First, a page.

November 10, 2016: “The Art of the Frame”, a demonstration and discussion by Craig Hackman, of nationally acclaimed Hackman Frames.
December 1, 2016: Special Holiday Luncheon at Scioto Country Club featuring the Thomas Cole exhibition with remarks by State House historian Chris Matheney. Sessions Matinee 11:30 am – 1:30 pm.
January 19, 2017: A personal tour of the wide-ranging collection at the home of Michael Reese, an avid collector and art consultant.
March 9, 2017:  A private tour in the museum of Honoré Sharrer, featuring one of America’s leading female painters of the 20th century.
April 27, 2017:  Presentation by Deborah Griffing, featuring works by artists with disabilities and their mentors at Goodwill Art Studio and Gallery.
May 18, 2017: An after-hours visit to the Pizzuti Collection featuring “Visions from India,” celebration of India, full of color, innovation and delight.

 

– David Stark, Chief Curator at CMA, has a background in museum education that includes positions at the Art Institute of Chicago and the Museum of Art, Rhode Island School of Design. He has taught art history and visual culture at Columbia College Chicago, has lectured on numerous international travel programs with the Art Institute, and his publications on 19th century Belgian art have appeared in American and European journals and catalogs.

Columbus and Germany—Connections and Cross-Currents in Art and Architecture

The topic of Columbus’s cultural connections and parallels with Germany was inspired by a recent trip to Berlin. I visited the German capital in June as study leader with a group from the Art Institute of Chicago, where I worked in the museum education department before coming to Columbus. The cobblestone streets, brick row houses and beer halls of Columbus’ German Village are just one of many reminders of the heritage left by German immigrants who settled in Columbus, once composing up to one-third of the city’s population.

Marsden Harley, Berlin Ante-War

1: Marsden Hartley, Berlin Ante War, 1914, CMA

In the Museum, a masterpiece called Berlin Ante War, (fig. 1) by the early 20th-century American painter Marsden Hartley was painted in Berlin in the era of World War I. Hartley had spent most of his life in New England (and several years in Cleveland in the 1890s) before moving to Berlin at the age of 36. Inspired by the avant-garde Expressionist movement that swept through German art during the first decade of the 20th-century, Hartley produced a series of bold, vigorously painted abstractions that includes Berlin Ante War, a work filled with quasi-mystical imagery related to German military uniforms and insignia, and vignettes of the German homeland. Hartley himself was not from Columbus, but the man who collected his work, Ferdinand Howald was a resident of both Columbus and New York—he divided his time between the two cities. An ardent fan of Hartley and the art of other American modernists, Howald, an industrialist, collected their works in the early decades of the 20th century and left them to the CMA in 1931, the year in which the museum’s historic (Ross) building opened.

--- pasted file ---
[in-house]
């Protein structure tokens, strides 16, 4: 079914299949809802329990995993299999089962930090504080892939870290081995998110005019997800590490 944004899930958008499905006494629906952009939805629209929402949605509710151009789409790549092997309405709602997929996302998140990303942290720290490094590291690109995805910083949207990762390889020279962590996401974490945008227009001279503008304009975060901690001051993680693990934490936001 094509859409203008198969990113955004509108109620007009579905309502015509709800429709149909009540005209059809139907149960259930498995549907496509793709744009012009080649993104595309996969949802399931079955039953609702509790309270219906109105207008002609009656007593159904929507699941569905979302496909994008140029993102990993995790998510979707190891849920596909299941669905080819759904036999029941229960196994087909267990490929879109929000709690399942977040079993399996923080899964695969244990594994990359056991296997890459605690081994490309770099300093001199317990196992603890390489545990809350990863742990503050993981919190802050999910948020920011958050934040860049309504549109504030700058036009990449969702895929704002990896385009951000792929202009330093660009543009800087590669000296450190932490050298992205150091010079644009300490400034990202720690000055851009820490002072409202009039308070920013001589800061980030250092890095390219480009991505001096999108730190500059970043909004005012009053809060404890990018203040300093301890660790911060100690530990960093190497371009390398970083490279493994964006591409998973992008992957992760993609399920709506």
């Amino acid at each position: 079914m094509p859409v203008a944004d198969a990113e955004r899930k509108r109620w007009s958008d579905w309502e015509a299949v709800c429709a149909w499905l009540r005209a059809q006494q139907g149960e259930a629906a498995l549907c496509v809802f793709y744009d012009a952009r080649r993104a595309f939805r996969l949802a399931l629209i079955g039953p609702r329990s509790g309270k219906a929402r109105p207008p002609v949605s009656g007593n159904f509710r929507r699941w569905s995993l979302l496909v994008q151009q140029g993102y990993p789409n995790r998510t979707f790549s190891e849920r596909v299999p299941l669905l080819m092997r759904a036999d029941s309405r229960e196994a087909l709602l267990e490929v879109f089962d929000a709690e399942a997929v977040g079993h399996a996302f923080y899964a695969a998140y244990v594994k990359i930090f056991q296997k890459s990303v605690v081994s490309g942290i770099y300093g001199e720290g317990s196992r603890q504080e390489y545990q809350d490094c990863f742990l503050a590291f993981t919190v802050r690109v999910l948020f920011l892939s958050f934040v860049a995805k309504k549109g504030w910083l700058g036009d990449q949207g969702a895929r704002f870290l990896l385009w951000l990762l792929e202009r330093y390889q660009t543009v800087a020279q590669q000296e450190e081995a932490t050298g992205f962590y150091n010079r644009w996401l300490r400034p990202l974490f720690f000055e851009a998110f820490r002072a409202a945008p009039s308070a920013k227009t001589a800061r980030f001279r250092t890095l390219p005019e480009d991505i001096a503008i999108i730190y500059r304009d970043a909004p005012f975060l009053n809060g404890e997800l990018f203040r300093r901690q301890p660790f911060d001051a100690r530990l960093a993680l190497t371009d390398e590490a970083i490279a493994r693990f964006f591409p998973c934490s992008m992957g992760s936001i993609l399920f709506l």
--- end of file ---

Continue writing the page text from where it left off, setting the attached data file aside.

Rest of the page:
Fig2Germany650

2: Old National Gallery, Berlin

The ties between Germany and the Columbus art world continue to this day, fostered by the international sister cities program that connects Columbus with Dresden. On the walls of the current exhibition of the Greater Columbus Arts Council in fact, are works by two 2015 recipients of artist residencies in Dresden, Andrew McCauley and Robert Metzger. And reciprocally, a Dresden artist, Stefan Hurtig, is this year’s Dresden artist-in-residence in Columbus.

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Ernst Ludwig Kirchner, Tower Room, Fehmarn (Self-Portrait with Erna), 1913, CMA

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4: Emil Nolde, Sunflowers in the Windstorm, 1943, CMA